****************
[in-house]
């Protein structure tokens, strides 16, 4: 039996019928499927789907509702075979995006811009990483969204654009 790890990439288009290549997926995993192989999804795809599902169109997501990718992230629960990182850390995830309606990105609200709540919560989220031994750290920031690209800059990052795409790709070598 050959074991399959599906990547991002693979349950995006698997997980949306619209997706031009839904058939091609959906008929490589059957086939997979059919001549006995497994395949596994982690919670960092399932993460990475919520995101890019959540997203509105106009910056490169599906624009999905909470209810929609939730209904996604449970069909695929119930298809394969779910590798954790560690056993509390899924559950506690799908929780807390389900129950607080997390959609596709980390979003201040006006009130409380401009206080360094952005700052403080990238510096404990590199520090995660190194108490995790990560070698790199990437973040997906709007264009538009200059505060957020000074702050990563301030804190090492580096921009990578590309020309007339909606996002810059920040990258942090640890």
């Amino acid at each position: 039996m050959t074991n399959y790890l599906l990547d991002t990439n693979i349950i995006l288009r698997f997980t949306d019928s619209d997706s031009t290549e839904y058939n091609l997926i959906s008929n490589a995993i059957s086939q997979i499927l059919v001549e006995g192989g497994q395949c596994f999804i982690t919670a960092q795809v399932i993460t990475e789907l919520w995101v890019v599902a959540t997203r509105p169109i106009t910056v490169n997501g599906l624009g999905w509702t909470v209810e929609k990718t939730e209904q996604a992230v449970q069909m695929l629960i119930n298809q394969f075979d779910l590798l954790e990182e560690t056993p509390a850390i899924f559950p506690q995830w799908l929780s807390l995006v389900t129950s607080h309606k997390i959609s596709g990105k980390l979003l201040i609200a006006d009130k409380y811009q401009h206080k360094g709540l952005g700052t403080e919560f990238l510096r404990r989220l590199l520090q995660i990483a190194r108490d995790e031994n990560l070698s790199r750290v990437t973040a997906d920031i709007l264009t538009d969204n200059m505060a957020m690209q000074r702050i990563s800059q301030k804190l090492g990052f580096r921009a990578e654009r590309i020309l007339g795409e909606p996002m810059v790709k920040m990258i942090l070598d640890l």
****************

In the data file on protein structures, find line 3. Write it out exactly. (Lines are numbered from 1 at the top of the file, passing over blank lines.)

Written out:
């Amino acid at each position: 039996m050959t074991n399959y790890l599906l990547d991002t990439n693979i349950i995006l288009r698997f997980t949306d019928s619209d997706s031009t290549e839904y058939n091609l997926i959906s008929n490589a995993i059957s086939q997979i499927l059919v001549e006995g192989g497994q395949c596994f999804i982690t919670a960092q795809v399932i993460t990475e789907l919520w995101v890019v599902a959540t997203r509105p169109i106009t910056v490169n997501g599906l624009g999905w509702t909470v209810e929609k990718t939730e209904q996604a992230v449970q069909m695929l629960i119930n298809q394969f075979d779910l590798l954790e990182e560690t056993p509390a850390i899924f559950p506690q995830w799908l929780s807390l995006v389900t129950s607080h309606k997390i959609s596709g990105k980390l979003l201040i609200a006006d009130k409380y811009q401009h206080k360094g709540l952005g700052t403080e919560f990238l510096r404990r989220l590199l520090q995660i990483a190194r108490d995790e031994n990560l070698s790199r750290v990437t973040a997906d920031i709007l264009t538009d969204n200059m505060a957020m690209q000074r702050i990563s800059q301030k804190l090492g990052f580096r921009a990578e654009r590309i020309l007339g795409e909606p996002m810059v790709k920040m990258i942090l070598d640890l």